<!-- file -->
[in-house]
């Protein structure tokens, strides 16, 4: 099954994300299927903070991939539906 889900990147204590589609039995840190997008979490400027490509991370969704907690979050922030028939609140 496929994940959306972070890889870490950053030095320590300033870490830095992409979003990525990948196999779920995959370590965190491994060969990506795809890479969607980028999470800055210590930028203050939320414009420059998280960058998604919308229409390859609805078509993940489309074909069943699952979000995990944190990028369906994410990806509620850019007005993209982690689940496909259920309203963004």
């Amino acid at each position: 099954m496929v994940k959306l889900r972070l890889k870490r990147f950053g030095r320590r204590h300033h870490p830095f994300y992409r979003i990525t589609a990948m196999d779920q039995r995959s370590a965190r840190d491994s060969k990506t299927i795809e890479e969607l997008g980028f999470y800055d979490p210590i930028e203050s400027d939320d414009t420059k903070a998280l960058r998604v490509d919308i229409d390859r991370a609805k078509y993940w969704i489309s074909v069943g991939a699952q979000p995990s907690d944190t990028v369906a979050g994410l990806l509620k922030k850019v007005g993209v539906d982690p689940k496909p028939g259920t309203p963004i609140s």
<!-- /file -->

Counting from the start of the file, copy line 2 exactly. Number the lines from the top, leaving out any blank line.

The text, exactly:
């Protein structure tokens, strides 16, 4: 099954994300299927903070991939539906 889900990147204590589609039995840190997008979490400027490509991370969704907690979050922030028939609140 496929994940959306972070890889870490950053030095320590300033870490830095992409979003990525990948196999779920995959370590965190491994060969990506795809890479969607980028999470800055210590930028203050939320414009420059998280960058998604919308229409390859609805078509993940489309074909069943699952979000995990944190990028369906994410990806509620850019007005993209982690689940496909259920309203963004």